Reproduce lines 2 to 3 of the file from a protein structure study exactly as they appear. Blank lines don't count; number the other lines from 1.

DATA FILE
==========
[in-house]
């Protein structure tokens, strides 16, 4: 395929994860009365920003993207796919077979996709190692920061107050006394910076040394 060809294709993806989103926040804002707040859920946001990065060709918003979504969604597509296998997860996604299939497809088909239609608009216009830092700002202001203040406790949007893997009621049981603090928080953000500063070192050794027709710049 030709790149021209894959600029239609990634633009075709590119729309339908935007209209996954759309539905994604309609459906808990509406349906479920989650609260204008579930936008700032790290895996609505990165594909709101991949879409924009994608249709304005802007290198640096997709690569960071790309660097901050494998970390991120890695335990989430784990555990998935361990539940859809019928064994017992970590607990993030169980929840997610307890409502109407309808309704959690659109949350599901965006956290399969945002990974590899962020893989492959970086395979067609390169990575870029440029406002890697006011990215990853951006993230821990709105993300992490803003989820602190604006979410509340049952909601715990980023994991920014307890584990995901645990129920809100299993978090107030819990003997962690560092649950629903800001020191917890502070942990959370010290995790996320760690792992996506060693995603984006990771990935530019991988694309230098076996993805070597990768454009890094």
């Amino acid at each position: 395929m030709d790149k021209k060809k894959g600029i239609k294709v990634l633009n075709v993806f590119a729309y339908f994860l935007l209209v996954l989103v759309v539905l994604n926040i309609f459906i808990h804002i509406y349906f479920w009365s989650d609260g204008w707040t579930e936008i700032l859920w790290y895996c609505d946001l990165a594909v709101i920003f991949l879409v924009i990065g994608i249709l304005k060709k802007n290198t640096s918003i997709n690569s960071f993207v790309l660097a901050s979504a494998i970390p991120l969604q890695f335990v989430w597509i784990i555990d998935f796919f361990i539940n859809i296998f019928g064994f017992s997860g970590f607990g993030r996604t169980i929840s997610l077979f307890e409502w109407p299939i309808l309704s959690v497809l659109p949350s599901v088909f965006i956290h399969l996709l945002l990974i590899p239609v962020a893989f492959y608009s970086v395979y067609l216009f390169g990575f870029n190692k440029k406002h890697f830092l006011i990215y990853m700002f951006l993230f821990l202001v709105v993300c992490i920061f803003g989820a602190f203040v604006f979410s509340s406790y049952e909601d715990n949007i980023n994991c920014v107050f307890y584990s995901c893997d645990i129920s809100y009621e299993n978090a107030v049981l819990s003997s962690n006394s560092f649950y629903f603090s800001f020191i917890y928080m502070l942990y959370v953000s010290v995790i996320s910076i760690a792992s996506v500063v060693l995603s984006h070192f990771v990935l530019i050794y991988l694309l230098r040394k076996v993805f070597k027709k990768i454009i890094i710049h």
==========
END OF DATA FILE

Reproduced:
């Protein structure tokens, strides 16, 4: 395929994860009365920003993207796919077979996709190692920061107050006394910076040394 060809294709993806989103926040804002707040859920946001990065060709918003979504969604597509296998997860996604299939497809088909239609608009216009830092700002202001203040406790949007893997009621049981603090928080953000500063070192050794027709710049 030709790149021209894959600029239609990634633009075709590119729309339908935007209209996954759309539905994604309609459906808990509406349906479920989650609260204008579930936008700032790290895996609505990165594909709101991949879409924009994608249709304005802007290198640096997709690569960071790309660097901050494998970390991120890695335990989430784990555990998935361990539940859809019928064994017992970590607990993030169980929840997610307890409502109407309808309704959690659109949350599901965006956290399969945002990974590899962020893989492959970086395979067609390169990575870029440029406002890697006011990215990853951006993230821990709105993300992490803003989820602190604006979410509340049952909601715990980023994991920014307890584990995901645990129920809100299993978090107030819990003997962690560092649950629903800001020191917890502070942990959370010290995790996320760690792992996506060693995603984006990771990935530019991988694309230098076996993805070597990768454009890094």
């Amino acid at each position: 395929m030709d790149k021209k060809k894959g600029i239609k294709v990634l633009n075709v993806f590119a729309y339908f994860l935007l209209v996954l989103v759309v539905l994604n926040i309609f459906i808990h804002i509406y349906f479920w009365s989650d609260g204008w707040t579930e936008i700032l859920w790290y895996c609505d946001l990165a594909v709101i920003f991949l879409v924009i990065g994608i249709l304005k060709k802007n290198t640096s918003i997709n690569s960071f993207v790309l660097a901050s979504a494998i970390p991120l969604q890695f335990v989430w597509i784990i555990d998935f796919f361990i539940n859809i296998f019928g064994f017992s997860g970590f607990g993030r996604t169980i929840s997610l077979f307890e409502w109407p299939i309808l309704s959690v497809l659109p949350s599901v088909f965006i956290h399969l996709l945002l990974i590899p239609v962020a893989f492959y608009s970086v395979y067609l216009f390169g990575f870029n190692k440029k406002h890697f830092l006011i990215y990853m700002f951006l993230f821990l202001v709105v993300c992490i920061f803003g989820a602190f203040v604006f979410s509340s406790y049952e909601d715990n949007i980023n994991c920014v107050f307890y584990s995901c893997d645990i129920s809100y009621e299993n978090a107030v049981l819990s003997s962690n006394s560092f649950y629903f603090s800001f020191i917890y928080m502070l942990y959370v953000s010290v995790i996320s910076i760690a792992s996506v500063v060693l995603s984006h070192f990771v990935l530019i050794y991988l694309l230098r040394k076996v993805f070597k027709k990768i454009i890094i710049h």